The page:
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The least squares optimal filter design problem is quadratic in the filter coefficients: $$(\epsilon ^{2})={r}_{\mathrm{dd}}(0)-2P^TW+W^TRW$$ If $R$ is positive definite, the error surface $(\epsilon ^{2})\left({w}_{0},{w}_{1},\dots ,{w}_{M-1}\right)$ is a unimodal "bowl" in $\mathbb{R}^{N}$ .
The problem is to find the bottom of the bowl. In an adaptive filter context, the shape and bottom of the bowl maydrift slowly with time; hopefully slow enough that the adaptive algorithm can track it.For a quadratic error surface, the bottom of the bowl can be found in one step by computing $R^{(-1)}P$ . Most modern nonlinear optimization methods (which are used, for example, to solve the $L^{P}$ optimal IIR filter design problem!) locally approximate a nonlinear function with a second-order(quadratic) Taylor series approximation and step to the bottom of this quadratic approximation on each iteration. However, anolder and simpler appraoch to nonlinear optimaztion exists, based on gradient descent .
The idea is to iteratively find the minimizer by computingthe gradient of the error function: $E\nabla =\frac{\partial^{1}(\epsilon ^{2})}{\partial {w}_{i}}$ . The gradient is a vector in $\mathbb{R}^{M}$ pointing in the steepest uphill direction on the error surface at a given point $W^{i}$ , with $\nabla $ having a magnitude proportional to the slope of the error surface inthis steepest direction.By updating the coefficient vector by taking a step opposite the gradient direction : $W^{(i+1)}=W^{i}-\mu \nabla ^{i}$ , we go (locally) "downhill" in the steepest direction, which seems to be a sensible way to iterativelysolve a nonlinear optimization problem. The performance obviously depends on $\mu $ ; if $\mu $ is too large, the iterations could bounce back and forth up out of thebowl. However, if $\mu $ is too small, it could take many iterations to approach thebottom. We will determine criteria for choosing $\mu $ later.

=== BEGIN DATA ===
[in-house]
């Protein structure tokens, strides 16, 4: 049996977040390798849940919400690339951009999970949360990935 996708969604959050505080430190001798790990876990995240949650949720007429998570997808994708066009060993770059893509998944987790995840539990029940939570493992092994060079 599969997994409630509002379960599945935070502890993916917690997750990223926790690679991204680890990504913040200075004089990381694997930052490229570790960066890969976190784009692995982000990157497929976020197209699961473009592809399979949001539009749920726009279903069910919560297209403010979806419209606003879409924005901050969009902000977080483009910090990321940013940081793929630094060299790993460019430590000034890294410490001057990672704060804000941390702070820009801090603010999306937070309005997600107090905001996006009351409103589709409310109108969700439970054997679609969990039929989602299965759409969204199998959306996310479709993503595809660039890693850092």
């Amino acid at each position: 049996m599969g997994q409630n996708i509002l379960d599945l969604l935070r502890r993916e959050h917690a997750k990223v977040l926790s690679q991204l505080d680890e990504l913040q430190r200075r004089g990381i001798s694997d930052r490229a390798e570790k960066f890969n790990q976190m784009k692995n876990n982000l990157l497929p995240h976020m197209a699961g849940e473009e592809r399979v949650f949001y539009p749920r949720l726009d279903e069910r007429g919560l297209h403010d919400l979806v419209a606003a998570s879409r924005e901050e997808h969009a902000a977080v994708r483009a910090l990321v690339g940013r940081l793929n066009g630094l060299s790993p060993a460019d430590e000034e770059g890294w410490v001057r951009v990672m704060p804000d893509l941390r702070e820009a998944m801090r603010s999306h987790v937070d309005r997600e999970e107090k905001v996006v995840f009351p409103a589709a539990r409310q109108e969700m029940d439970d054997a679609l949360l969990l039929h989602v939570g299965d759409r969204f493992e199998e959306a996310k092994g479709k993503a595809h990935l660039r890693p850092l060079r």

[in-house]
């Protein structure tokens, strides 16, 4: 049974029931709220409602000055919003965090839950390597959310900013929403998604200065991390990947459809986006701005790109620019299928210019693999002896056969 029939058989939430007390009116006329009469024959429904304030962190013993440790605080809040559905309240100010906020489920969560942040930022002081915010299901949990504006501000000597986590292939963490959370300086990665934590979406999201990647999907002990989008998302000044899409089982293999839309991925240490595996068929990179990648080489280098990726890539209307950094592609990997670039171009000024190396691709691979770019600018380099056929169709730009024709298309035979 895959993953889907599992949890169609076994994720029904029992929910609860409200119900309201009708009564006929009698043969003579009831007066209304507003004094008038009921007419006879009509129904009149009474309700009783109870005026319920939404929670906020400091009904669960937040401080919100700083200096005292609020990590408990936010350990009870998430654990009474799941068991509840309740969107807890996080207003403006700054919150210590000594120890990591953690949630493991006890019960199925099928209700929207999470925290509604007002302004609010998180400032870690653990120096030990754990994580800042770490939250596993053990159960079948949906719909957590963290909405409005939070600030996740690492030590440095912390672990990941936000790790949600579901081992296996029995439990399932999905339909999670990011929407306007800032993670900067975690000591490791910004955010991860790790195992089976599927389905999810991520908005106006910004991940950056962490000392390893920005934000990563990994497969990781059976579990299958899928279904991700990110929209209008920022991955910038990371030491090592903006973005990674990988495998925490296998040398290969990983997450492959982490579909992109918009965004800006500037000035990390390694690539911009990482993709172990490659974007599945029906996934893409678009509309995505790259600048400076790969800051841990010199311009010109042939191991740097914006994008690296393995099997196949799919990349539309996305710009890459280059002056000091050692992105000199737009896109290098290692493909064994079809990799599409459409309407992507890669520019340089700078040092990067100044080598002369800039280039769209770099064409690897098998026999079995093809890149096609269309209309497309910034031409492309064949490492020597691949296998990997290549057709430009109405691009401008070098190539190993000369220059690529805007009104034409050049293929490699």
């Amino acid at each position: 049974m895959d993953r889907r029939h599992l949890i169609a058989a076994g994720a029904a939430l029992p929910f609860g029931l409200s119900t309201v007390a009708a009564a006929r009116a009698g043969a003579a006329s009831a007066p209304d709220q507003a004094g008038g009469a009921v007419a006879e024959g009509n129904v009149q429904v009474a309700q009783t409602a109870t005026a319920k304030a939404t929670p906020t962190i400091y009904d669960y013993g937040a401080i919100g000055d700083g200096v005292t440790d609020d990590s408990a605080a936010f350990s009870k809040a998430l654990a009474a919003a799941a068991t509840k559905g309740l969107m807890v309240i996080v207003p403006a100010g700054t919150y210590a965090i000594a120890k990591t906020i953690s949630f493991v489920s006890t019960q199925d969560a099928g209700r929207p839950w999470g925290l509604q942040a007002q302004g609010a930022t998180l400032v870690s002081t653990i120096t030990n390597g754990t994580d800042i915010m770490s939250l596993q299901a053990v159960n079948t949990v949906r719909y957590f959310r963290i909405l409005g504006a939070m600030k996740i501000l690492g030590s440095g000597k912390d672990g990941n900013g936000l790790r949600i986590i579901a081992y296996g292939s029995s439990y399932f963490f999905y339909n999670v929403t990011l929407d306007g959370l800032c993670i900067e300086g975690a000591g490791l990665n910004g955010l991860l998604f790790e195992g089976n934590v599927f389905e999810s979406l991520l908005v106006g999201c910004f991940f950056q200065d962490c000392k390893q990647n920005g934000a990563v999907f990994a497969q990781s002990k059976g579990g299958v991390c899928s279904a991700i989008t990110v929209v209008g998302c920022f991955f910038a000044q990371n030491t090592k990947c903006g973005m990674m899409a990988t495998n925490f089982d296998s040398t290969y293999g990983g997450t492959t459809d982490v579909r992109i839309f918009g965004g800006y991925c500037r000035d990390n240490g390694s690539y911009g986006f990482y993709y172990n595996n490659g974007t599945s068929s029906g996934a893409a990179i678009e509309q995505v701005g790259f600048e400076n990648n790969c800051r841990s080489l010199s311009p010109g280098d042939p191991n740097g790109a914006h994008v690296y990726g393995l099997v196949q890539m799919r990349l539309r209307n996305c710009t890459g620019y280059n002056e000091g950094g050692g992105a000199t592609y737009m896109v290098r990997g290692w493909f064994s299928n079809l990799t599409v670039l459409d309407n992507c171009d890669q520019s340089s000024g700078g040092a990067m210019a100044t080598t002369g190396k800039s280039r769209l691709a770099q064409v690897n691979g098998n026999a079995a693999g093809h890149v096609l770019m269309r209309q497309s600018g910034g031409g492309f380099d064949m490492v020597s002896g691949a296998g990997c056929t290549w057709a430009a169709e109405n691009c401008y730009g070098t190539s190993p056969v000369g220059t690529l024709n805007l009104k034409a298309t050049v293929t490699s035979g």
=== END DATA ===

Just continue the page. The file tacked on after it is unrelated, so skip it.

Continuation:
In summary, the gradient descent algorithm for solving the Weiner filter problem is: $$\text{Guess}W^{0}$$ $$\text{do}i=1,$$∞ $$\nabla ^{i}=-(2P)+2RW^{i}$$ $$W^{(i+1)}=W^{i}-\mu \nabla ^{i}$$ $$\text{repeat}$$ $${W}_{\mathrm{opt}}=W^{}$$∞ The gradient descent idea is used in the LMS adaptive fitleralgorithm. As presented, this alogrithm costs $O(M^{2})$ computations per iteration and doesn't appear very attractive, but LMS only requires $O(M)$ computations and is stable, so it is very attractive when computation is an issue, even thought it converges moreslowly then the RLS algorithms we have discussed so far.
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